tgbe Spettator OCTOBER 15th, 1853 THE latest intelligence from the
Arctic regions may be considered to have closed the question of Sir John Franklin's fate. It is possible that individual devotion might still find suffi- cient motive to continue the search; it is possible that a more prompt exploration might have discovered the party, or some remaining traces; but their continued existence must now be regarded as a matter of imagination too improbable for any renewed public endeavour. The completion of the North-West Passage also has terminated another motive to these Arctic expeditions; and if any similar enter- prises are to be undertaken in future, it must be upon a more limited scale and for new objects.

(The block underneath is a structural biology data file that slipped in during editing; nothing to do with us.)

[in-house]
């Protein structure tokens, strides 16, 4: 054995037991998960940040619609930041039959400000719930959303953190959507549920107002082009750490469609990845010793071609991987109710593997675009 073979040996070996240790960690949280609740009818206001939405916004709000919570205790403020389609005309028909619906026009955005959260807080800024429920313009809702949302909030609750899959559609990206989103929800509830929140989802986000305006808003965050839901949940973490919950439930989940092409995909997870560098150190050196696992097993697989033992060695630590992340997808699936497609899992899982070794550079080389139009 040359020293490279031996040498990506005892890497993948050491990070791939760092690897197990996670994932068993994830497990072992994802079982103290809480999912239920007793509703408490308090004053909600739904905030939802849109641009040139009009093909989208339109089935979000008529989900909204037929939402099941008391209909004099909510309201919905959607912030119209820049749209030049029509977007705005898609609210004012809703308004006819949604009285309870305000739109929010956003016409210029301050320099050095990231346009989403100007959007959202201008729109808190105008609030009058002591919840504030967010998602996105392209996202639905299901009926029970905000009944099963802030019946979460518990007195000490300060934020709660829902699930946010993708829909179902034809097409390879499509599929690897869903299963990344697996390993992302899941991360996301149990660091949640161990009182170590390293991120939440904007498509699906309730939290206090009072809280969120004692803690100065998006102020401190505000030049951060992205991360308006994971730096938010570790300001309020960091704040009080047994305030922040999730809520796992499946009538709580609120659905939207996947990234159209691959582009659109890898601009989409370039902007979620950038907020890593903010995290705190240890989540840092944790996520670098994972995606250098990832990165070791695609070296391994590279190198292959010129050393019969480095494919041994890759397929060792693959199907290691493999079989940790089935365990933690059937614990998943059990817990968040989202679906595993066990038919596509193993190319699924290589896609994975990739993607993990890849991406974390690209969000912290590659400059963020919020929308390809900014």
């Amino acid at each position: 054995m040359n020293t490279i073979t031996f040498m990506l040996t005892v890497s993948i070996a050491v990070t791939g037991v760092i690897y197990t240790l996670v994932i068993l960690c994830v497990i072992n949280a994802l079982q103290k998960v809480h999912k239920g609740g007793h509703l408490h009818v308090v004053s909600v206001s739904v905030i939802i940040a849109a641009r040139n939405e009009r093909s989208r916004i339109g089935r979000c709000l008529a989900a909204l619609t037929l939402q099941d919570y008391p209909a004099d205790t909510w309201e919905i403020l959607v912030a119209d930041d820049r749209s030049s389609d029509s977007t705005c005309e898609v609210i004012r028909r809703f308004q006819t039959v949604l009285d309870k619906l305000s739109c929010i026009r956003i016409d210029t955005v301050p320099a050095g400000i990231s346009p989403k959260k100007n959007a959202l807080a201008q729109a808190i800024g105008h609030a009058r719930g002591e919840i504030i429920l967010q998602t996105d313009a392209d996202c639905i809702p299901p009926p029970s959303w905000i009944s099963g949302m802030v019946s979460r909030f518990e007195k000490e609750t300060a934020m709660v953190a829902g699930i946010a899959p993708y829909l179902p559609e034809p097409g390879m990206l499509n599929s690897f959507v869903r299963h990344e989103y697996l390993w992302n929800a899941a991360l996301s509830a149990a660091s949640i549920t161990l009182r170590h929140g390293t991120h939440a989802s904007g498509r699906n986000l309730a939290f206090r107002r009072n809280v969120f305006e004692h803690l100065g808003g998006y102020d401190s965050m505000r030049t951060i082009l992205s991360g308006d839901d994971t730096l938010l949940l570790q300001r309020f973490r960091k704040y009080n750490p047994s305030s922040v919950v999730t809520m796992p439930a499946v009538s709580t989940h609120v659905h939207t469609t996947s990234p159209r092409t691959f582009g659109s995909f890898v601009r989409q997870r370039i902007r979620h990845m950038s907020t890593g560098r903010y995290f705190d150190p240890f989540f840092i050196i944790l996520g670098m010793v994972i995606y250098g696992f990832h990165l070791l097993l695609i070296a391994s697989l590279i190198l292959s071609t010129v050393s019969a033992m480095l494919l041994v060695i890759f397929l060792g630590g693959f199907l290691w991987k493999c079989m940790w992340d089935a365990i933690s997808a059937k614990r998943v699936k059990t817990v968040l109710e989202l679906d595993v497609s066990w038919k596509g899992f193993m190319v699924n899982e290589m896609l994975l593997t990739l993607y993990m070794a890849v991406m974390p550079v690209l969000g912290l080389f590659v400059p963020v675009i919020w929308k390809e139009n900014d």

It is possible that such objects may be found sufficient to continue future inquiries even at the expense of the trouble and danger involved in the inquiry; for science frequently exacts such sacrifices, and the chemist in his laboratory runs dangers as critical as those which have overtaken Bellot or even Franklin. But the chief object of searching for Franklin has now been fully answered. The objects were, to find him if possible, or to find traces of him if possible: but even that modified success has not been vouchsafed in return for the courage and devotion given to the work. The one object which we could secure was to make certain that nb practicable effort had been neglected; and, latterly, that object also has been thoroughly served. There is no probability that additional sacrifices would attain any results.